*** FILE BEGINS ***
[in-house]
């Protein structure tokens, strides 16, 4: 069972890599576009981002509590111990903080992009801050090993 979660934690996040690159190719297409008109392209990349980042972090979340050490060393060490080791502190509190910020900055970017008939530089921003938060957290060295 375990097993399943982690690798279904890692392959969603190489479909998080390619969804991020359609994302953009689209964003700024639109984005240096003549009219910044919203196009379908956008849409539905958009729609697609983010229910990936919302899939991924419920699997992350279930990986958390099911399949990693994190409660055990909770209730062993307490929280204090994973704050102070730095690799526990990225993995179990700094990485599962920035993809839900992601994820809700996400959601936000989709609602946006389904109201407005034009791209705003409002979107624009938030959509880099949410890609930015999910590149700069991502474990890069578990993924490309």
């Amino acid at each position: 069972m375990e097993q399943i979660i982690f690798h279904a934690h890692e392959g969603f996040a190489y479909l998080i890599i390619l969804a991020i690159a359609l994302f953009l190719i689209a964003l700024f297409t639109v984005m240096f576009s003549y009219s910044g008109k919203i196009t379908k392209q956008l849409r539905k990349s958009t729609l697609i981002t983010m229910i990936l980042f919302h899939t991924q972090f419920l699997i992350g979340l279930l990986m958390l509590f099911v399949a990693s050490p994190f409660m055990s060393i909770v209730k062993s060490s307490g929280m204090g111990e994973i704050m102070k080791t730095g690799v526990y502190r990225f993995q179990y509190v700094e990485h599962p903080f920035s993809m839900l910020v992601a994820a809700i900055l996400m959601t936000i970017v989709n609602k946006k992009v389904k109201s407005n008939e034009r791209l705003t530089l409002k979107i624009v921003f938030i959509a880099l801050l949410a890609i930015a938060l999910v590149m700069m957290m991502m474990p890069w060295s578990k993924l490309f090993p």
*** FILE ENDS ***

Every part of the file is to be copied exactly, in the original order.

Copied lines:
[in-house]
């Protein structure tokens, strides 16, 4: 069972890599576009981002509590111990903080992009801050090993 979660934690996040690159190719297409008109392209990349980042972090979340050490060393060490080791502190509190910020900055970017008939530089921003938060957290060295 375990097993399943982690690798279904890692392959969603190489479909998080390619969804991020359609994302953009689209964003700024639109984005240096003549009219910044919203196009379908956008849409539905958009729609697609983010229910990936919302899939991924419920699997992350279930990986958390099911399949990693994190409660055990909770209730062993307490929280204090994973704050102070730095690799526990990225993995179990700094990485599962920035993809839900992601994820809700996400959601936000989709609602946006389904109201407005034009791209705003409002979107624009938030959509880099949410890609930015999910590149700069991502474990890069578990993924490309």
């Amino acid at each position: 069972m375990e097993q399943i979660i982690f690798h279904a934690h890692e392959g969603f996040a190489y479909l998080i890599i390619l969804a991020i690159a359609l994302f953009l190719i689209a964003l700024f297409t639109v984005m240096f576009s003549y009219s910044g008109k919203i196009t379908k392209q956008l849409r539905k990349s958009t729609l697609i981002t983010m229910i990936l980042f919302h899939t991924q972090f419920l699997i992350g979340l279930l990986m958390l509590f099911v399949a990693s050490p994190f409660m055990s060393i909770v209730k062993s060490s307490g929280m204090g111990e994973i704050m102070k080791t730095g690799v526990y502190r990225f993995q179990y509190v700094e990485h599962p903080f920035s993809m839900l910020v992601a994820a809700i900055l996400m959601t936000i970017v989709n609602k946006k992009v389904k109201s407005n008939e034009r791209l705003t530089l409002k979107i624009v921003f938030i959509a880099l801050l949410a890609i930015a938060l999910v590149m700069m957290m991502m474990p890069w060295s578990k993924l490309f090993p």